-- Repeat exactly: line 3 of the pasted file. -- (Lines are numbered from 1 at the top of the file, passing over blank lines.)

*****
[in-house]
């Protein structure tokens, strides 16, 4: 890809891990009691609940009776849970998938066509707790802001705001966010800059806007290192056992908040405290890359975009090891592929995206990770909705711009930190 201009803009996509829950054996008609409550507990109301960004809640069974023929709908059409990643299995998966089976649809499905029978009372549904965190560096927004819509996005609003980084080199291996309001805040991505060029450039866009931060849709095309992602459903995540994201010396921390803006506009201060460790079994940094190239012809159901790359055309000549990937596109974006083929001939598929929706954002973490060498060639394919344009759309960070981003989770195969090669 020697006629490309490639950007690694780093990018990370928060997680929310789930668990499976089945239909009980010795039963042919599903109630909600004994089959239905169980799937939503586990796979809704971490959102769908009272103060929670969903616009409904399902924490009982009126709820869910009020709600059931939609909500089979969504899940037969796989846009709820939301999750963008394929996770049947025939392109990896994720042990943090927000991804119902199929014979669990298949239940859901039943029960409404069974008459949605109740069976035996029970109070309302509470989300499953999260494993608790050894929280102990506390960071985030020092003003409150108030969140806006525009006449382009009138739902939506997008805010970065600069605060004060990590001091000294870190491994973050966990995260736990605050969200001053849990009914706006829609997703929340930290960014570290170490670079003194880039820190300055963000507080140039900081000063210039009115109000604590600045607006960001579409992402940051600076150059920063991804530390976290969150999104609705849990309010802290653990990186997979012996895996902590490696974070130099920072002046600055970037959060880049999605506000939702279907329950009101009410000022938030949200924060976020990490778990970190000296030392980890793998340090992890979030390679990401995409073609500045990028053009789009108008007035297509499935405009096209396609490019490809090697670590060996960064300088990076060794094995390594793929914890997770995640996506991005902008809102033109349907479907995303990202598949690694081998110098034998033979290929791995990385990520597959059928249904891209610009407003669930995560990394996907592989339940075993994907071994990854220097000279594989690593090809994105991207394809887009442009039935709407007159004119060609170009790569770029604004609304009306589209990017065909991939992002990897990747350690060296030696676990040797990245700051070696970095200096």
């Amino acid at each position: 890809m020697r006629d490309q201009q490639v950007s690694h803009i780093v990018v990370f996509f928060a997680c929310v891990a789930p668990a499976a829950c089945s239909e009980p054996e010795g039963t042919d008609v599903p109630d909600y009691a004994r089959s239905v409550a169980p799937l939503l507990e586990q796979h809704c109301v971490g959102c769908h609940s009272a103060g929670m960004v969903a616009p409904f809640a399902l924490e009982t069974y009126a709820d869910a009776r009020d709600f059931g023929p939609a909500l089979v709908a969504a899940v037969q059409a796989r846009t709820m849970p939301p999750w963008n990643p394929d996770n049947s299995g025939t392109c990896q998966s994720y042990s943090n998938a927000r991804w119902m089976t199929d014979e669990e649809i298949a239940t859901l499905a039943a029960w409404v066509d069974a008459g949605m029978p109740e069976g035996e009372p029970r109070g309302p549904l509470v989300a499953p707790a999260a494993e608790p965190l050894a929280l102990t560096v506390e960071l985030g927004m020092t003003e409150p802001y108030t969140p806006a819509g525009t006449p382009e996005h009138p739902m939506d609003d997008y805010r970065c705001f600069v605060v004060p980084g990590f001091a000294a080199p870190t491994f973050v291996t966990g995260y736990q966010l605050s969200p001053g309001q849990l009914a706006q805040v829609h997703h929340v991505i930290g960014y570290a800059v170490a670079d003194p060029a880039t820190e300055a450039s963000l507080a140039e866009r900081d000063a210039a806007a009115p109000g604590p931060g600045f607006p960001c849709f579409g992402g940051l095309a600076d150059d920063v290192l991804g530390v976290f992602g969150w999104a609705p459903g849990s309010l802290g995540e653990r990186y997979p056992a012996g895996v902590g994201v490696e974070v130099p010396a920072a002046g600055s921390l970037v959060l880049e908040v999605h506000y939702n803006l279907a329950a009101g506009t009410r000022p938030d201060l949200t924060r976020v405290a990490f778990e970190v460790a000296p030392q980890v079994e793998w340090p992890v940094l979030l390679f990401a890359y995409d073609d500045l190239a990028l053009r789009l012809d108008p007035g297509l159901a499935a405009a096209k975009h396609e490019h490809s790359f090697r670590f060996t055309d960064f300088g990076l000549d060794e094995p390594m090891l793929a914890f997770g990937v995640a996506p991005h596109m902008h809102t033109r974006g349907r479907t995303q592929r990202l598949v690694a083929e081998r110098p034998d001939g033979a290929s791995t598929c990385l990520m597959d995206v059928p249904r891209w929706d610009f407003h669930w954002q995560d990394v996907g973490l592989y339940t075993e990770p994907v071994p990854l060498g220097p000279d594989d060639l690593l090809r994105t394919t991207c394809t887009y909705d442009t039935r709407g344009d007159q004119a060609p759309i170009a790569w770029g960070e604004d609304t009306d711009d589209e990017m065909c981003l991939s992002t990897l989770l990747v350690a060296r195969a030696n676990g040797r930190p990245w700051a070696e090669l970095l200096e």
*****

């Amino acid at each position: 890809m020697r006629d490309q201009q490639v950007s690694h803009i780093v990018v990370f996509f928060a997680c929310v891990a789930p668990a499976a829950c089945s239909e009980p054996e010795g039963t042919d008609v599903p109630d909600y009691a004994r089959s239905v409550a169980p799937l939503l507990e586990q796979h809704c109301v971490g959102c769908h609940s009272a103060g929670m960004v969903a616009p409904f809640a399902l924490e009982t069974y009126a709820d869910a009776r009020d709600f059931g023929p939609a909500l089979v709908a969504a899940v037969q059409a796989r846009t709820m849970p939301p999750w963008n990643p394929d996770n049947s299995g025939t392109c990896q998966s994720y042990s943090n998938a927000r991804w119902m089976t199929d014979e669990e649809i298949a239940t859901l499905a039943a029960w409404v066509d069974a008459g949605m029978p109740e069976g035996e009372p029970r109070g309302p549904l509470v989300a499953p707790a999260a494993e608790p965190l050894a929280l102990t560096v506390e960071l985030g927004m020092t003003e409150p802001y108030t969140p806006a819509g525009t006449p382009e996005h009138p739902m939506d609003d997008y805010r970065c705001f600069v605060v004060p980084g990590f001091a000294a080199p870190t491994f973050v291996t966990g995260y736990q966010l605050s969200p001053g309001q849990l009914a706006q805040v829609h997703h929340v991505i930290g960014y570290a800059v170490a670079d003194p060029a880039t820190e300055a450039s963000l507080a140039e866009r900081d000063a210039a806007a009115p109000g604590p931060g600045f607006p960001c849709f579409g992402g940051l095309a600076d150059d920063v290192l991804g530390v976290f992602g969150w999104a609705p459903g849990s309010l802290g995540e653990r990186y997979p056992a012996g895996v902590g994201v490696e974070v130099p010396a920072a002046g600055s921390l970037v959060l880049e908040v999605h506000y939702n803006l279907a329950a009101g506009t009410r000022p938030d201060l949200t924060r976020v405290a990490f778990e970190v460790a000296p030392q980890v079994e793998w340090p992890v940094l979030l390679f990401a890359y995409d073609d500045l190239a990028l053009r789009l012809d108008p007035g297509l159901a499935a405009a096209k975009h396609e490019h490809s790359f090697r670590f060996t055309d960064f300088g990076l000549d060794e094995p390594m090891l793929a914890f997770g990937v995640a996506p991005h596109m902008h809102t033109r974006g349907r479907t995303q592929r990202l598949v690694a083929e081998r110098p034998d001939g033979a290929s791995t598929c990385l990520m597959d995206v059928p249904r891209w929706d610009f407003h669930w954002q995560d990394v996907g973490l592989y339940t075993e990770p994907v071994p990854l060498g220097p000279d594989d060639l690593l090809r994105t394919t991207c394809t887009y909705d442009t039935r709407g344009d007159q004119a060609p759309i170009a790569w770029g960070e604004d609304t009306d711009d589209e990017m065909c981003l991939s992002t990897l989770l990747v350690a060296r195969a030696n676990g040797r930190p990245w700051a070696e090669l970095l200096e």